The Most Versatile Ingredient in Italy

This week we are talking about probably the most versatile ingredient in Italy, as well as the world. Used to make appetizers, desserts, and absolutely everything else in between, Italian cuisine would not exist without it. See if you can guess what it is…


Flour! That’s right, plain old white, soft-wheat flour. It is the basis for innumerable dishes all over the world but particularly Italy, the land of carbohydrates, where it is truly indispensable. So in this week’s video, we took a good look at what it is, where it comes from, and what it’s used for.


[youtube v=”ujSyqQjj0YE” maxwidth=”600px”]


What Is Flour Used For?

In Italy, soft-wheat flour is used for a huge number of recipes, both sweet and savory. Think pasta, pizza, gnocchi, bread, cookies, cakes, and pastry; they all require flour as the main ingredient. However, it also crops up unexpectedly in sauces such as bechamel and custard, as well as being used to make batter to coat and fry vegetables.

Soft-wheat flour grows in humid climates so is predominantly found in the north of Italy where it is combined with egg to make fresh pasta dough (think ravioli, tortellini and lasagne). This explains why egg pasta is traditional in the northern regions of Italy while the south has historically relied more on dried pasta made with hard-wheat, semolina flour which grows in hotter, drier, conditions. Bread and gnocchi made from soft flour also come from the northern areas and, in fact, gnocchi made from just flour and water, called acqua e farina are one of the earliest, ancient forms of pasta.


What Is Soft-Wheat Flour?

The neutral flavor, fine texture, and versatile behavior of soft-wheat flour mean that it combines well and adapts to other ingredients. For example, when you knead an egg with flour to make pasta it creates an elastic dough that can easily be rolled and formed into your desired shape. When making pastry, flour combines with fat and sugar in different ways depending on the amounts used, giving you varying results, from crunchy to soft. To make bread you can mix in different amounts of water which will react with yeast to alter the amount and size of air bubbles in the dough.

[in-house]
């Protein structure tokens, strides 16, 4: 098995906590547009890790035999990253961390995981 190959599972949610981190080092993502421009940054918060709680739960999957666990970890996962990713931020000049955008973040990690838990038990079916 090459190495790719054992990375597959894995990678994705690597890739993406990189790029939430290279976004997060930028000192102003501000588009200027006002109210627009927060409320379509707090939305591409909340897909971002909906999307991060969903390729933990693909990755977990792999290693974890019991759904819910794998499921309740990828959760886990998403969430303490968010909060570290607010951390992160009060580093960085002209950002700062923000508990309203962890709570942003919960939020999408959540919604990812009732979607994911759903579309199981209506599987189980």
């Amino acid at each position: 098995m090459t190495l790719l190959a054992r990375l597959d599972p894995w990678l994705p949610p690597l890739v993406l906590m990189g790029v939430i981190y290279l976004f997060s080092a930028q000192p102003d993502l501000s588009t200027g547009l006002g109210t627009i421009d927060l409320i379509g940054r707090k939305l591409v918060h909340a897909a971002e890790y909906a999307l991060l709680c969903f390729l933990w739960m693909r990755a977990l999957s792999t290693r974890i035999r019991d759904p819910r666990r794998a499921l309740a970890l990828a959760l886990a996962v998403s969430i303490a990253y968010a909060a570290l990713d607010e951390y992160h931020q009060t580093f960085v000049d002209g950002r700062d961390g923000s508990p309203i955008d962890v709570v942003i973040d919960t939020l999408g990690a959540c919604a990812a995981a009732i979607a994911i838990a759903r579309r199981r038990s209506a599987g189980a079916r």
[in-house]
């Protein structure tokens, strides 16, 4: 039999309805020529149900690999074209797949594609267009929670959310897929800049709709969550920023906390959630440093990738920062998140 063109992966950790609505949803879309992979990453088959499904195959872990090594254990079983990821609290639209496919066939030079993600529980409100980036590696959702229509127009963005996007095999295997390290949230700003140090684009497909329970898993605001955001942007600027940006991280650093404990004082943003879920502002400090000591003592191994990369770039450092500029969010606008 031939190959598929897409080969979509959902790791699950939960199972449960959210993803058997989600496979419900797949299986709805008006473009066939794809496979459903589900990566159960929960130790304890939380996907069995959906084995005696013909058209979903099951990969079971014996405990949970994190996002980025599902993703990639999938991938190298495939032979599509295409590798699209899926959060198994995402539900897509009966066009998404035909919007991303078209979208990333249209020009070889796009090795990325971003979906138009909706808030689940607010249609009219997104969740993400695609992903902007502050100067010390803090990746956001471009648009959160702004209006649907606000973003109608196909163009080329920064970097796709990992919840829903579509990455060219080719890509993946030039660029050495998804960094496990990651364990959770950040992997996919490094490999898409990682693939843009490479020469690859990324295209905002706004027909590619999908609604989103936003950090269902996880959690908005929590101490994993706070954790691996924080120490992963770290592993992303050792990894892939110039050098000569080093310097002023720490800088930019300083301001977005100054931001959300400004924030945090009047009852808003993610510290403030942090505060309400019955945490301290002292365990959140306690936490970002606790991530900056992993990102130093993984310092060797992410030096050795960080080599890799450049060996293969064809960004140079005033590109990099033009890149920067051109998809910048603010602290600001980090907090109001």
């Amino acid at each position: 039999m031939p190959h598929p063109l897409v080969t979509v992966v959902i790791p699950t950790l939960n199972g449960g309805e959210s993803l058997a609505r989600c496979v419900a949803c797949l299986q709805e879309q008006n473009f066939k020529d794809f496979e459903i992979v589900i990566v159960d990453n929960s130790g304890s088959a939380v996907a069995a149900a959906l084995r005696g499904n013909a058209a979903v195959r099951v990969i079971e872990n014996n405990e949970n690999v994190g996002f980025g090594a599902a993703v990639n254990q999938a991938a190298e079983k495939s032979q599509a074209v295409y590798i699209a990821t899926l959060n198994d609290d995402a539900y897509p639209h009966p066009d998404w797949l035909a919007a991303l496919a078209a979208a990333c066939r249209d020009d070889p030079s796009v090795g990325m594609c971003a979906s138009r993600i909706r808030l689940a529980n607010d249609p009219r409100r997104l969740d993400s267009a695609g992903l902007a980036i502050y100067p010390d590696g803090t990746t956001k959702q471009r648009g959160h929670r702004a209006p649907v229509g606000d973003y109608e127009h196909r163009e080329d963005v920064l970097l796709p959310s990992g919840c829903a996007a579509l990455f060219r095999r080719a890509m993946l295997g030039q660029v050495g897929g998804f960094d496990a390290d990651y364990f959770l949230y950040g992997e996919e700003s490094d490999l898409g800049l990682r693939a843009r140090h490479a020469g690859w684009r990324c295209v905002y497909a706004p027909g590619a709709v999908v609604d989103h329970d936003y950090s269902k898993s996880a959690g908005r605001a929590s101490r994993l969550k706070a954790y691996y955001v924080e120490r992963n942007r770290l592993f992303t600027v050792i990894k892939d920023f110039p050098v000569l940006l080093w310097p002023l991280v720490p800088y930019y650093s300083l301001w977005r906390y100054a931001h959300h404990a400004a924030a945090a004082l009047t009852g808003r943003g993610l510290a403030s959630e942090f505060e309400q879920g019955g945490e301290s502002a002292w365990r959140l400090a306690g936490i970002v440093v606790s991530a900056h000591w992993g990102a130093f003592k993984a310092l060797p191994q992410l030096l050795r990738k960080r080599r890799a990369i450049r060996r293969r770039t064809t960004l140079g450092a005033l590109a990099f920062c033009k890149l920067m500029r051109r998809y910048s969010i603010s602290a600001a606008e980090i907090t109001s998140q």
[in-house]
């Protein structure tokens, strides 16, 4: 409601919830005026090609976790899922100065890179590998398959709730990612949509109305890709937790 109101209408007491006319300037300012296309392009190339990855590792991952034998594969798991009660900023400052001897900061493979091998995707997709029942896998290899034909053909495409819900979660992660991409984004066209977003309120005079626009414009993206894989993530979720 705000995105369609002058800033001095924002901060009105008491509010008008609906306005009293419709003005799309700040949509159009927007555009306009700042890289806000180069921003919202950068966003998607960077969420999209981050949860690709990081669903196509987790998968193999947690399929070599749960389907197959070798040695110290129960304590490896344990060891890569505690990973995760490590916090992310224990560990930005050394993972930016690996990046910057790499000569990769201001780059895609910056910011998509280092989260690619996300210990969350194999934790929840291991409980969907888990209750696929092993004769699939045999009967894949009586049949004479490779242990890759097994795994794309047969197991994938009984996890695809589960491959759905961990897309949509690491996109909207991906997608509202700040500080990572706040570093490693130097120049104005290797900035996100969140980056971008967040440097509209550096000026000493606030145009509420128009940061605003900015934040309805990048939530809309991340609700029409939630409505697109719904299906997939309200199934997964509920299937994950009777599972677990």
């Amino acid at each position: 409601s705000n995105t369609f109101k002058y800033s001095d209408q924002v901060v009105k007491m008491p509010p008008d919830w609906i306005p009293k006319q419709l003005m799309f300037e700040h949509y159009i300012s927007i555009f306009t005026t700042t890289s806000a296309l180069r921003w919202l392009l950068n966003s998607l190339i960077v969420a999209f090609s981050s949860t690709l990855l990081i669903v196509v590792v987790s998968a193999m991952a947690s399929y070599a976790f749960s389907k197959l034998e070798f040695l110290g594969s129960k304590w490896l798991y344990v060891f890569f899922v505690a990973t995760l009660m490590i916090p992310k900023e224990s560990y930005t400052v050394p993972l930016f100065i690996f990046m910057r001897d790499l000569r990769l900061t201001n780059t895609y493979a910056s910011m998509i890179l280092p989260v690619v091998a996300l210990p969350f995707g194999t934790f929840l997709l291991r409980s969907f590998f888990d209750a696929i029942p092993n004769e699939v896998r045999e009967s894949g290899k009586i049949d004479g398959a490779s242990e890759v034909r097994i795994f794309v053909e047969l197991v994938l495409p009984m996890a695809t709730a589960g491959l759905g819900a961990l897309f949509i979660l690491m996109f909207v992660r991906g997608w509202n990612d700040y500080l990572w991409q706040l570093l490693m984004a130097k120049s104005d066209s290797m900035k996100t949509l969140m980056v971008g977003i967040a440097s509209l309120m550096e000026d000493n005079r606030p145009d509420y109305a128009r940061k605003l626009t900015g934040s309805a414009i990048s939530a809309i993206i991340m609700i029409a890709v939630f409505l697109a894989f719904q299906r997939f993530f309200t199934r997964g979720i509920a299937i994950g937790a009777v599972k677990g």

There is a huge range of types of soft-wheat flour found all over the globe, and each country has its own classification system and blends flours in different ways, which can be confusing. In Italy flour is classified according to the amount of bran it contains. Bran is the hard exterior layer of the grain. We have five categories which are 00, 0, 1, 2, and wholewheat flour. 00, or ‘doppio zero’ flour is the finest and contains the least bran. We generally find 0-type flour to make pasta and pizza dough.


Recipes and Our Online Cooking School

Our favorite way to use flour is to make fresh egg pasta. Simply combine 100g of 0-type or all-purpose flour with one egg for each person you are preparing for. Add a pinch of salt and knead together well until you have a smooth dough. Leave to rest for 30 minutes then roll it out with a pasta machine and cut into ravioli, tagliatelle, or pappardelle.

Alternatively, why not try your hand at making flour and water gnocchetti, a super quick, super simple and super tasty dish. Use 100g of 0-type flour and mix well with 50ml of water until it forms a dough. Roll into lengths and cut into small pieces. Then use a gnocchi board to roll them into small gnocchi shapes with ridges for your sauce to cling to.

For even more fabulous pasta and gnocchi recipes sign up for our online cooking school  Italian Home Cooking (made simple!) which will bring the secrets of an Italian kitchen directly into your own home. With in-depth guides to both pasta and gnocchi, it is a treasure trove of tips, recipes, techniques, and inspiration!



The Most Versatile Ingredient in Italy
Article Name
The Most Versatile Ingredient in Italy
Discover all about the most versatile ingredient in Italy, soft-soft wheat flour. Find out where it comes from, how it is classified, and get the recipes for pizza, pasta, gnocchi, and more.
Publisher Name
Local Aromas
Publisher Logo